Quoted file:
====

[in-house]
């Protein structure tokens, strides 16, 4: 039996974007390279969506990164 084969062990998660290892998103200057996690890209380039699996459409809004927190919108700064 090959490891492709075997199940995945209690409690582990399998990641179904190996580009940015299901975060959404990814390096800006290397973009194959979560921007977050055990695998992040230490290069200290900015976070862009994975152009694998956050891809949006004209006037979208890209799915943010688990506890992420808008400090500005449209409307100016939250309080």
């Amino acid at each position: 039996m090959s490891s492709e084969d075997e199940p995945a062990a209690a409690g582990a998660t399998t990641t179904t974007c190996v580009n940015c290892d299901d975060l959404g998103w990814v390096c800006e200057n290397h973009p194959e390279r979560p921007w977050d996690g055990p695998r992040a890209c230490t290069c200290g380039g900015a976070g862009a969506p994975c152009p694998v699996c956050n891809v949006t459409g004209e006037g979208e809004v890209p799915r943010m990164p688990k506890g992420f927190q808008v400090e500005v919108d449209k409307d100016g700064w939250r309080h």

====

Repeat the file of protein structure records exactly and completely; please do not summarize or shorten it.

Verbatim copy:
[in-house]
């Protein structure tokens, strides 16, 4: 039996974007390279969506990164 084969062990998660290892998103200057996690890209380039699996459409809004927190919108700064 090959490891492709075997199940995945209690409690582990399998990641179904190996580009940015299901975060959404990814390096800006290397973009194959979560921007977050055990695998992040230490290069200290900015976070862009994975152009694998956050891809949006004209006037979208890209799915943010688990506890992420808008400090500005449209409307100016939250309080």
């Amino acid at each position: 039996m090959s490891s492709e084969d075997e199940p995945a062990a209690a409690g582990a998660t399998t990641t179904t974007c190996v580009n940015c290892d299901d975060l959404g998103w990814v390096c800006e200057n290397h973009p194959e390279r979560p921007w977050d996690g055990p695998r992040a890209c230490t290069c200290g380039g900015a976070g862009a969506p994975c152009p694998v699996c956050n891809v949006t459409g004209e006037g979208e809004v890209p799915r943010m990164p688990k506890g992420f927190q808008v400090e500005v919108d449209k409307d100016g700064w939250r309080h």